The lightning that intercepted Jennifer Young was an automobile lawfully driven on a sunny June morning in Houston. Like the victim, the driver was blameless. Jennifer, thirty years old, was a postdoc in computational and applied mathematics, a gifted, friendly, down-to-earth woman whose office was two floors above mine. She was seven months pregnant and two days after the accident we learned the baby had also died.
Soon after the death of Samuel Johnson’s mother at age ninety, on Jan. 23, 1759, the bereaved son wrote The History of Rasselas, Prince of Abissinia. He “composed it in the evenings of one week,” he told Sir Joshua Reynolds. It was his sole work of fiction and ranks, with the periodical essays and Lives of the English Poets, chief among his masterpieces. But first he composed his great meditation on death, The Idler #41, published Jan. 27. His “dreary desolation” is inconsolable:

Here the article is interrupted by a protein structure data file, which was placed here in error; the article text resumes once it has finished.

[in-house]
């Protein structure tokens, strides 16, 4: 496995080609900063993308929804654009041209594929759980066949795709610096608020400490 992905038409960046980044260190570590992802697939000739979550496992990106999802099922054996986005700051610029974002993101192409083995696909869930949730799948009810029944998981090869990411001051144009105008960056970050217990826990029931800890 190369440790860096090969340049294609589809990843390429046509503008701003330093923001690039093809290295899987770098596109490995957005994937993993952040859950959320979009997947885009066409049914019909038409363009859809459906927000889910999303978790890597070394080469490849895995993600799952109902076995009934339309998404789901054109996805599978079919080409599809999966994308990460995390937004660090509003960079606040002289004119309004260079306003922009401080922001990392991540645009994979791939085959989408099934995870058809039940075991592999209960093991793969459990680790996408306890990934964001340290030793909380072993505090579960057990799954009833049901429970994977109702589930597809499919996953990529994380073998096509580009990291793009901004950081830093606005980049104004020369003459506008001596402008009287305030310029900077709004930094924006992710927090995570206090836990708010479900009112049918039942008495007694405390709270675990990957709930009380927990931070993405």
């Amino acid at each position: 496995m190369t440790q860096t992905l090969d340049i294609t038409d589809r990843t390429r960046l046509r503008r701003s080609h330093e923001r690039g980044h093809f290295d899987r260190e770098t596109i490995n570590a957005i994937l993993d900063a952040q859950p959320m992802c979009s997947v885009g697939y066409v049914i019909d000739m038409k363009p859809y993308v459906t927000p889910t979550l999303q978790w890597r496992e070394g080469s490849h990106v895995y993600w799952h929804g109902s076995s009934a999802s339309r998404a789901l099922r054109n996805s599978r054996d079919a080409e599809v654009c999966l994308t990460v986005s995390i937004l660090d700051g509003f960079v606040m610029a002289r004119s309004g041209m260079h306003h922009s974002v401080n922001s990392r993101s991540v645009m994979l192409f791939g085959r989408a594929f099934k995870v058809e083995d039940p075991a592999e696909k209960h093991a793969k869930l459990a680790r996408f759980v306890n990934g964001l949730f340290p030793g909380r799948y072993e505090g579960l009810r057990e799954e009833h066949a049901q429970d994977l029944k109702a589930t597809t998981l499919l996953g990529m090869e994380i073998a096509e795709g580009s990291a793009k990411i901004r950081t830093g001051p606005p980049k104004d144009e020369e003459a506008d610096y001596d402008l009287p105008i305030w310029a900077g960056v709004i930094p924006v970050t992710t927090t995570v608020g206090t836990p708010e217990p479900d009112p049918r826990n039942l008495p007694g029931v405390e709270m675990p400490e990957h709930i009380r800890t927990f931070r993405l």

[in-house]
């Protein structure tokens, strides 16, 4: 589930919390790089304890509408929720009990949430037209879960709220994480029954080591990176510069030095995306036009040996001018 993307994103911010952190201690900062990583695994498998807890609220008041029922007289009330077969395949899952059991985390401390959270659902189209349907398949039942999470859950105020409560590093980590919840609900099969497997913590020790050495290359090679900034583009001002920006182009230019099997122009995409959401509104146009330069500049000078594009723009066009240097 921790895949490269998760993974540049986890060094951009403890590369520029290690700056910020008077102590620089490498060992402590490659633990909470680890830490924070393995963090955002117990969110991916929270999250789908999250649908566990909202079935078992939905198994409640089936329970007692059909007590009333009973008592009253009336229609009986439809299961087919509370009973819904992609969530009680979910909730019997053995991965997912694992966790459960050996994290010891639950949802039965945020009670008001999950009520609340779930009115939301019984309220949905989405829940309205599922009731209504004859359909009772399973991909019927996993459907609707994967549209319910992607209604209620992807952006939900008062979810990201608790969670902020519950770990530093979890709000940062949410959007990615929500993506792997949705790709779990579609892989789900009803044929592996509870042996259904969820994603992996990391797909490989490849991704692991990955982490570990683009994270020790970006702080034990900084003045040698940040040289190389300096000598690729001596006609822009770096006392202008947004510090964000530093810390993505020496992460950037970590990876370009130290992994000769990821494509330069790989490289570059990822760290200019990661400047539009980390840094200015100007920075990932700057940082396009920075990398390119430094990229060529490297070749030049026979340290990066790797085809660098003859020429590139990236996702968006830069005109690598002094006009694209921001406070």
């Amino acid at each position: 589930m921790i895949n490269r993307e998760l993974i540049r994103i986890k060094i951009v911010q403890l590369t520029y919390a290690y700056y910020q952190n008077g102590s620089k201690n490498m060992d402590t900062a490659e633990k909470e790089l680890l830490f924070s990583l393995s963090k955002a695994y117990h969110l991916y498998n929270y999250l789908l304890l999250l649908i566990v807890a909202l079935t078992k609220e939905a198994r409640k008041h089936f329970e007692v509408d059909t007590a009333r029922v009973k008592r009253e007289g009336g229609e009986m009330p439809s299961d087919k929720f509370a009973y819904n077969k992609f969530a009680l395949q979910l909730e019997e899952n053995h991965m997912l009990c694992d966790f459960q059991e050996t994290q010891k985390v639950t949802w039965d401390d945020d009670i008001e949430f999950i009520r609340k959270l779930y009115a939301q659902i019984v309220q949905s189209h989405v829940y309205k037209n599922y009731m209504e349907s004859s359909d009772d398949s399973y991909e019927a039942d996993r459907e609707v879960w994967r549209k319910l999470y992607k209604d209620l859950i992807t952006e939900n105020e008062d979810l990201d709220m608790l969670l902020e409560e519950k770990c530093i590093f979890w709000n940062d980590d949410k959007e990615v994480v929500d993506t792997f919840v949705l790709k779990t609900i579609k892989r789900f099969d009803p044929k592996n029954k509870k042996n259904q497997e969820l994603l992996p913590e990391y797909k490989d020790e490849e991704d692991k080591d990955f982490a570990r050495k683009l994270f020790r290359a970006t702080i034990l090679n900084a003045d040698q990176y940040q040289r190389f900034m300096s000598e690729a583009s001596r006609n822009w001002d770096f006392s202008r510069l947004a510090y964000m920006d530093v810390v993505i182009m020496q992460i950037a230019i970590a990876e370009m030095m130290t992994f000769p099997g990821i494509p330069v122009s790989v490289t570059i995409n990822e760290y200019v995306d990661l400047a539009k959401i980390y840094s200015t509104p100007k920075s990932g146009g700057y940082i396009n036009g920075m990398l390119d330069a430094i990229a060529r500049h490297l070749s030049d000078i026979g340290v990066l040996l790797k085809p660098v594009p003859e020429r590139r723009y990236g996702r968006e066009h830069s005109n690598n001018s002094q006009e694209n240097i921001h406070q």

“The loss of a friend upon whom the heart was fixed, to whom every wish and endeavour was tended, is a state of dreary desolation, in which the mind looks abroad impatient of itself, and finds nothing but emptiness and horror. The blameless life, the artless tenderness, the pious simplicity, the modest resignation, the patient sickness, and the quiet death, are remembered only to add value to the loss, to aggravate regret for what cannot be amended, to deepen sorrow for what cannot be recalled."